Chapter 4: Hey Todd

I sat down at the computer, logged into my e-mail account, and clicked on the “drafts” icon. My half-finished letter to Todd jumped onto the screen. I read over what I had written so far.

Hey Todd,

Hi! How are you doing? How do you like Oregon? How do you like your new school? Is it big? I guess any school looks big compared to our school at Clarksfield. If your school uses at least two classroom, you got us beat. Of course, you’re kind of to blame for our school being smaller than last year, since you and Chad did leave us in the dust. ; )

Just kidding. I don’t blame you anymore. I know you didn’t want to move.

School really isn’t the same without you guys, though. Like yesterday at recess, Little Rachel got mad at Big Rachel because she got her out in 4-square, and I knew that if you guys were there, one of you would have said or done something funny. Then everyone would have laughed and forgotten all about it. Instead, Little Rachel stayed mad for, like, half the day.

That’s another thing that’s different, this year—we have all the grades in one classroom. Lower graders and upper graders are mixed together, and it gets kind of weird sometimes.

Plus, I don’t think the two Rachels enjoy being called Big and Little. I bet if you and Chad were here, you guys could come up with way better nicknames for them. Any suggestions?

Even though it’s different, it’s kind of fun having the younger kids in our classroom. It makes things interesting—especially the littlest kids, like the two Davids. They’re such a riot! Yesterday, David M. volunteers have prayer before lunch, so we all bow our heads, and he starts in with, “Dear Jesus, thank you for the sun, and thank you for the moon, and thank you for the stars, and thank you for the grass, and thank you for my toy fire truck, and thank you for the little plastic fireman who drives my toy fire truck, and thank you for the batteries in my toy fire truck that make it go WEEEEEE-OOOOOOO, WEEEEEE-OOOOOOO, WEEEEEE-OOOOOOO!” Seriously! And he went on for, like, five minutes before Miss Jones finally had to put in an “amen” and end it.

Of course, it’s not so cute when the other David, Rebekah’s little brother, starts answering my math problems. The other day, Miss Jones was helping me with math, as she asks, “What’s eight times eight,” because that was the next step in the problem. Well, you know I was never too great with the eights, so I was trying to add them up quick, and David just blurts out, “Sixty-four!” from all the way across the room. I mean, really! Schooled by a second grader! How embarrassing is that?

Speaking of embarrassing, remember how I told you Miss Jones ratted me out to my mom, about how I wasn’t wearing my glasses at school? Well, my mom took me to this new eye doctor, and he went on and on about how terrible my eyesight is, and how I really need to be wearing glasses all the time, not just at school. He acted surprised I was even able to walk into the building without slamming into parked cars! So now I have to wear my glasses all day, every day. Don’t tell anyone, but I’m actually kind of glad. I mean, I never realized people could see the individual leaves and branches on trees! It’s like there’s this whole world I was missing out on because I was too stubborn to wear my glasses. Now I can–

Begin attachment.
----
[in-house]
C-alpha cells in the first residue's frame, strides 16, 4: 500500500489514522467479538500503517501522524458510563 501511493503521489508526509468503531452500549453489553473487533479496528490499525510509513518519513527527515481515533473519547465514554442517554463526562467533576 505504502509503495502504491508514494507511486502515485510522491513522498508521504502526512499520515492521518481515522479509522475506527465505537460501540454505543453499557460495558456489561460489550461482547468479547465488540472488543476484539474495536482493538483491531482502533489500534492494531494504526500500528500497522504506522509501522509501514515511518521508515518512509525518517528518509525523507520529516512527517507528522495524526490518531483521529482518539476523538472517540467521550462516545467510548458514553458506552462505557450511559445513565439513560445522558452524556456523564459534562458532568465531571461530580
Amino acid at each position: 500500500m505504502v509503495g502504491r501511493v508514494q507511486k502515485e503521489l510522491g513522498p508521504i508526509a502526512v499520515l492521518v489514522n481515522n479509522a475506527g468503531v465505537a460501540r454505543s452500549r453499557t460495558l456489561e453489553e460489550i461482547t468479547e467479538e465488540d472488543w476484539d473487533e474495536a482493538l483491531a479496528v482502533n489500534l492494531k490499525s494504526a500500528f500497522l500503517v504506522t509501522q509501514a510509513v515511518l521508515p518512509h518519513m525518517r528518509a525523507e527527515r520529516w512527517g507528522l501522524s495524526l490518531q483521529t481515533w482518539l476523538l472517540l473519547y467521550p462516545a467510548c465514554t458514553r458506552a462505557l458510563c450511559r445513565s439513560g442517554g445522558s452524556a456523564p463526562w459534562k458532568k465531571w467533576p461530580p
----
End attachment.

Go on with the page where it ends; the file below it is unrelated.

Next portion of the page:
This was where my e-mail ended. I had started it that morning, but had to leave for school before I could finish. I couldn’t remember what I had been about to write when I’d stopped, so I deleted the unfinished sentence and thought about what to say next.

High on my list of things to talk about was the news of what had happened that very day in school. I placed my fingers on the keys and began to type.

Guess what? We got two new students today! And they’re in our grade! Do you remember those twins, Ian and Carlos, we met at camp meeting that one year? Well, now they’re going to be coming to our school. They’re identical twins, and I can’t tell them apart yet, but they like to play soccer, which is cool because you know how I can never get anyone to play soccer with me. Plus they’re kind of cute.

I stopped typing and frantically hit the backspace key, as if I were afraid Todd could read the e-mail before I even sent it. Some things you just can’t talk about with guy friends…or with anyone else, for that matter.

For instance, I didn’t tell Todd or any of my friends what had been going on at home lately. I couldn’t talk about how my heart dropped down to the pit of my stomach every day when my father came home from work, and stayed there for as long as it took me to figure out that he hadn’t been drinking. I never mentioned to anyone how I monitored my parents’ interactions carefully, rejoicing each time they made it through an entire conversation without fighting. Before the separation, that had been rare. Strange as it sounds, I was having a hard time adjusting to the idea of two happy parents who were working on their relationship.

But since I wasn’t about to say any of that in my e-mail, I decided to wrap things up.

Well, anyway, I hope you’re doing okay in Oregon. Have fun with your pet pig and your new friends, but don’t forget about us, here. We miss you!

Your Friend,


Several days later, I received a reply from Todd in my inbox.

My e-mail to Todd had been about two pages worth of stories, questions, and updates. Todd’s response was exactly two sentences.

Hey Chrissy,

How about calling the younger Rachel “Rachel-the-Second-but-No-Less-Important,” and call the other Rachel “Big-But-Not-in-a-Heavy-Way-Just-Older-Rachel?” Too long?


I sighed heavily.


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Chapter 4: Hey Todd

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